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Native Californian, biologist, wildlife conservation consultant, retired Smithsonian scientist, father of two daughters, grandfather of 4 small primates. INTJ. Believes nature is infinitely more interesting than shopping malls. Born 100 years too late.

Friday, October 12, 2007

Cud chewers and crows

Tomales Point was swarming last week -- with starlings, crows, and ravens. The starlings' aerial synchronicity did justice to the blue angels. As we drove by the last dairy yards I stopped for a picture of the ravens and crows. The clever birds were uncooperative. The sorry image you see was a one-hand-out-the-window shot.

Why all the birds? I wondered.

Are they still looking for Tippy Hedren? Remember the toothsome and totally freaked-out blond in "The Birds"? Alfred Hitchcock filmed it in Bodega Bay, just up the coast from Tomales Point, and across the San Andreas fault.

[Photo from Wikipedia's Tippy Hedren]

More likely they're seeking bucolic company. Great flocks of crows, and a good number of ravens are always loafing around the dairy cows. Placentas and new born calves are easy pickings for carnivores and omnivorus birds like ravens and crows, and indeed there were a few new born calves on the ground. The highly synchronous calving season of some ruminants like caribou and wildebeest, attracts predators and scavengers ( the functional response), but the predators are swamped with the surplus. (This is a version of the safety-in-numbers hypothesis.)

The association of corvids with cud chewers (and for that matter other ungulates) must be ancient. Ungulate herds attract scores of blood-, sweat-, and dung-craving insects, and as they wade through the grass the cud-chewers expose other insects, like grasshoppers to waiting birds.

The next time you find yourself in a cow pasture take a few minutes to meditate on a cow pie. (It's best to do this when alone.) Pick a fresh one, preferably steamy. The bombardment of beetles is really quite a spectacle. They dive into the poop with the abandon of kids at a crowded swimming pool. But that's where the allusion ends, because they don't come up for air. Why? Because there's a sex orgy going on in there.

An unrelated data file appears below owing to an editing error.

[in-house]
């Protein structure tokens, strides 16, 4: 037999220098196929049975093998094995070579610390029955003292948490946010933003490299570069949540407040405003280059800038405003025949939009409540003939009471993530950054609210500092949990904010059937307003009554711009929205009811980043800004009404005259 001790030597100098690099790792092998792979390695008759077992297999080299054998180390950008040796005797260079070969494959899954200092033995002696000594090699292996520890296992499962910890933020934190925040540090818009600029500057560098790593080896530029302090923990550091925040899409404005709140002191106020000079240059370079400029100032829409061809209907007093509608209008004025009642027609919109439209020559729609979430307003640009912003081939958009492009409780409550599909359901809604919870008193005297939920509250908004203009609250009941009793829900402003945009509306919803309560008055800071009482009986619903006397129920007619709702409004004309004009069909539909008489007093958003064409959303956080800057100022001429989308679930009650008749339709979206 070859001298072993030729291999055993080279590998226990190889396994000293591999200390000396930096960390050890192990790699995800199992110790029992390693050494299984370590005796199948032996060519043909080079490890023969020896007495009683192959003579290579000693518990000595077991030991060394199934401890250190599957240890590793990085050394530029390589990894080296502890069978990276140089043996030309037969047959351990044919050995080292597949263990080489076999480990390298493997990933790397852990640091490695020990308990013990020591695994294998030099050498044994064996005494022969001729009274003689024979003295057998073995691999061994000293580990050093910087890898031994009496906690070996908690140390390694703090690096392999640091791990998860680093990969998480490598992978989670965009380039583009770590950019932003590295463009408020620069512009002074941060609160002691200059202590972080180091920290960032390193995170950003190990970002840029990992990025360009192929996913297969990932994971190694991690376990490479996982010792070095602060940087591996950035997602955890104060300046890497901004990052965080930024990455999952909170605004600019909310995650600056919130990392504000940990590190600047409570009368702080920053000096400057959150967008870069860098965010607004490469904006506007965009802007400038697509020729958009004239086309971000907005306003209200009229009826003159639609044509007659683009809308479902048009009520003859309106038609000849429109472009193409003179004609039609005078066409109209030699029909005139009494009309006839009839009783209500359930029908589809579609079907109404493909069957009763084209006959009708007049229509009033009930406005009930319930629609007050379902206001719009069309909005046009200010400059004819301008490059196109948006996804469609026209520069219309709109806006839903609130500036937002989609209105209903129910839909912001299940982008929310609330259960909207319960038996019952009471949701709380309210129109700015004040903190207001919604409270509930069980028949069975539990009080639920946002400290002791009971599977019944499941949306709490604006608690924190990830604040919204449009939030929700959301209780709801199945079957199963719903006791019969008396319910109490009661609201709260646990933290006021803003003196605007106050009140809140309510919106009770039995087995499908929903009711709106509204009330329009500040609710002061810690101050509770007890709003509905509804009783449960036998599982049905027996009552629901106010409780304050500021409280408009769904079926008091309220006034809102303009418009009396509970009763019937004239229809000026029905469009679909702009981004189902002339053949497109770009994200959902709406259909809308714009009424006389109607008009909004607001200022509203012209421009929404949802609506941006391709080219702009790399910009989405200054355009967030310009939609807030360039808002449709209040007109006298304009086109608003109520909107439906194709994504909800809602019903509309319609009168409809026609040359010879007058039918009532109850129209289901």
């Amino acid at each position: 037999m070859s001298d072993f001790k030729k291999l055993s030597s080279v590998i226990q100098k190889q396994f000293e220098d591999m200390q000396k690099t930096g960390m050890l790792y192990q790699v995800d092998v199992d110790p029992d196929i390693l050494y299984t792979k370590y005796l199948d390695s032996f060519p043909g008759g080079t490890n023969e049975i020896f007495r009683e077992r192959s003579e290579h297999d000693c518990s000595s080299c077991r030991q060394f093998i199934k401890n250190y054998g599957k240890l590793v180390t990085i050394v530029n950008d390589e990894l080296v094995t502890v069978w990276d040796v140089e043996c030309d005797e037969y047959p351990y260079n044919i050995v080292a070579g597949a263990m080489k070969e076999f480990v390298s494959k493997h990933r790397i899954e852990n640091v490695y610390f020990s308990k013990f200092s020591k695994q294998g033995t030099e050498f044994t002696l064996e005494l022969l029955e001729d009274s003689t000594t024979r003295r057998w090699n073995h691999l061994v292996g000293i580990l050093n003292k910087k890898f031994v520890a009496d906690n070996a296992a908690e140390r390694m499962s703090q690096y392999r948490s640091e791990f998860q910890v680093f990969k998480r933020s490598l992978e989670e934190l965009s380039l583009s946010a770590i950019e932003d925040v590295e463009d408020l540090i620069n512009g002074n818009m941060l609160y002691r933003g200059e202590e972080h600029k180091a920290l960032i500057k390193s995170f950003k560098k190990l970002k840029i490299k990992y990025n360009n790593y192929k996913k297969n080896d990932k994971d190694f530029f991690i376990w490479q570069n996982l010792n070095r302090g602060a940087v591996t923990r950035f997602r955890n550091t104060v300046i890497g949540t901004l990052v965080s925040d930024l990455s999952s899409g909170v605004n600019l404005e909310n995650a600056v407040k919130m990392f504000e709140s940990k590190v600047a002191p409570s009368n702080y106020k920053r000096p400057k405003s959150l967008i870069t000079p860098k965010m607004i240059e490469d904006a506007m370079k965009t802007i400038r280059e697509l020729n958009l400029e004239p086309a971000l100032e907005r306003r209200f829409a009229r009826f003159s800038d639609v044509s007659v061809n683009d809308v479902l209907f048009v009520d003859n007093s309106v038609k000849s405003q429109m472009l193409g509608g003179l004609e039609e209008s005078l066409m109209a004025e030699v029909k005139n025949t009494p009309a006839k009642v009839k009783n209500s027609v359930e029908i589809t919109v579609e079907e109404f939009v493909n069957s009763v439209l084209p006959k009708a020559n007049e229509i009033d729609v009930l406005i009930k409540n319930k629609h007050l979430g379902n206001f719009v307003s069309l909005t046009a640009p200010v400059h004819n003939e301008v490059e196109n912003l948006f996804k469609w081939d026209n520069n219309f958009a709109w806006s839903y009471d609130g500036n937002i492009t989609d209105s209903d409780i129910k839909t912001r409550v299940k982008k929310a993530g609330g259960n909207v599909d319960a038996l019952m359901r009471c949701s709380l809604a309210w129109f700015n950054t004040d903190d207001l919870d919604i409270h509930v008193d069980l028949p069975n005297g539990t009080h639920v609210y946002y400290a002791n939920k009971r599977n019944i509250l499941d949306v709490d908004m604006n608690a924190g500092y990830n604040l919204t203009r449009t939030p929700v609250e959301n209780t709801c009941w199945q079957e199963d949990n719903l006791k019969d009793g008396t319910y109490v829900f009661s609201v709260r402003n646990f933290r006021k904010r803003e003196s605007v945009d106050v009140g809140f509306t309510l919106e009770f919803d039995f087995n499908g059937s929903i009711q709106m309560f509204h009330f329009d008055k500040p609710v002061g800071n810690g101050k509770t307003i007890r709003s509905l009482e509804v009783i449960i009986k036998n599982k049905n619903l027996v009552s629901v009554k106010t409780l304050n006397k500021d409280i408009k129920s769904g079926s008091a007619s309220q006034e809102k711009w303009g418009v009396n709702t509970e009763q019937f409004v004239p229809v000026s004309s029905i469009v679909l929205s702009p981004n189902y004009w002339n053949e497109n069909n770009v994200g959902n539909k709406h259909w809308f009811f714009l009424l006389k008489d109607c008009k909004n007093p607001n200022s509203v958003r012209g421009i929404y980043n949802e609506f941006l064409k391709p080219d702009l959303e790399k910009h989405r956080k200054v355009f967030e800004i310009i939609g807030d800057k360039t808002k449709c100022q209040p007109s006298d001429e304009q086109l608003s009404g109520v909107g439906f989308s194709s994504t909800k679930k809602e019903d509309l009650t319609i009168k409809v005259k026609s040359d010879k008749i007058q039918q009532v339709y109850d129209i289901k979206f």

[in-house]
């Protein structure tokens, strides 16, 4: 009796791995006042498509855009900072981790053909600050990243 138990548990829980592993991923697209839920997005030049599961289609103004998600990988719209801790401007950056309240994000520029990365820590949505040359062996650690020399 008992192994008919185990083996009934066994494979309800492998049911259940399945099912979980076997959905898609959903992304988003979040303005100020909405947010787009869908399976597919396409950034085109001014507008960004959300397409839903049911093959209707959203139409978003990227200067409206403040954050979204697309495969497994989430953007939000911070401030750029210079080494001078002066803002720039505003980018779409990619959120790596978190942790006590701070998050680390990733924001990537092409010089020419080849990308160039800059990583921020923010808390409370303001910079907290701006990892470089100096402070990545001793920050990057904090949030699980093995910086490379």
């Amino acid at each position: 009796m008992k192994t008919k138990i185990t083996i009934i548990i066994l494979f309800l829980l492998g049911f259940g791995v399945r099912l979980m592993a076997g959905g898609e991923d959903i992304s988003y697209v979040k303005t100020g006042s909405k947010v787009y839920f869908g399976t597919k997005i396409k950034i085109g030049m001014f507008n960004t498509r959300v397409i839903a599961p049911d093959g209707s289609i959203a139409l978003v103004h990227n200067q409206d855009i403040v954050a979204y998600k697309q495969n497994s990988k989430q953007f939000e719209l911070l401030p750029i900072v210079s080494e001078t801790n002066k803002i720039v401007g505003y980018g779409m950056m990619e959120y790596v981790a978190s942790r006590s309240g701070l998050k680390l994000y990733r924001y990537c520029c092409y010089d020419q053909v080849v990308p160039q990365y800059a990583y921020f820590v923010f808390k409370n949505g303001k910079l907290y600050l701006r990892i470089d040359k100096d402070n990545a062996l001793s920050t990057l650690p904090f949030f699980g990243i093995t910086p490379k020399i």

The crows and ravens of Point Reyes aren't just after meat, that I am sure. I suspect that insects are the real attraction. The concentration of manure must seethe with spent dung beetles and their larvae.

Dung beetles can be as large as golf balls and as iridescent as gems. Who would have thought that a diet of shit could produce such beauty, or that coprophagous beetles could move beetle collectors to florid and passionate verbalization. The point is this: the next time you see a person or crow picking through a cow pie, you'll know they are after the same thing -- dung beetles.

I once made a bizarre observation related to this theme. I was watching Indian house crows (Corvus splendens) at the zoo in Trichur, India. The gray-mantled birds were loafing in an enclosure of sambar. About a dozen spectator crows perched on the fence watching one of their brethren. This bird was more of an inspector than a good shepherd. It hopped among the cud chewers, perched on a back or antler, and paused now and then to cock its head and inspect one of its charges .

Clearly something was going on, and I decided to hang around to find out.

Finally one of the sambar stood up, stretched, and raised its jolly roger. The deer was obviously getting ready to evacuate its bowel. Sure enough, the curious crow flew up to its back, and hopped to its rump, where it craned precariously to examine the bulging sphincter. As the bolus of pellets appeared the crow meticulously plucked one pellet from the mass, and flew off with its prize.

I was dumbfounded, but knowing that other deer would soon become active, I waited in anxious expectation. Finally another cow lazily gained its feet, and the whole scene was repeated again.

I realized I was on the threshold of scientific discovery, and in desperation looked for a way to follow the extraordinary bird or birds. Alas, there were no routes whence it went -- beyond the zoo's walls.

I envisioned the paper's title -- "Proctology in the Indian house crow" --which I would submit to the Journal of the Bombay Natural History Society.

But there were hitches. Was the proctologist a single depraved crow, or a flock of innovators? To write my paper I also had to find out what the crows did with the pellets. The mind boggles at the possibilities.

Blast! It wasn't to be. I was with others; we had a full agenda, and it was time for our next appointment. As far as I know, the proctologist crows of Trichur remain an ornithological secret.

1 comment:

Anonymous said...

They were probably eating the manure itself, as corvids are known to do.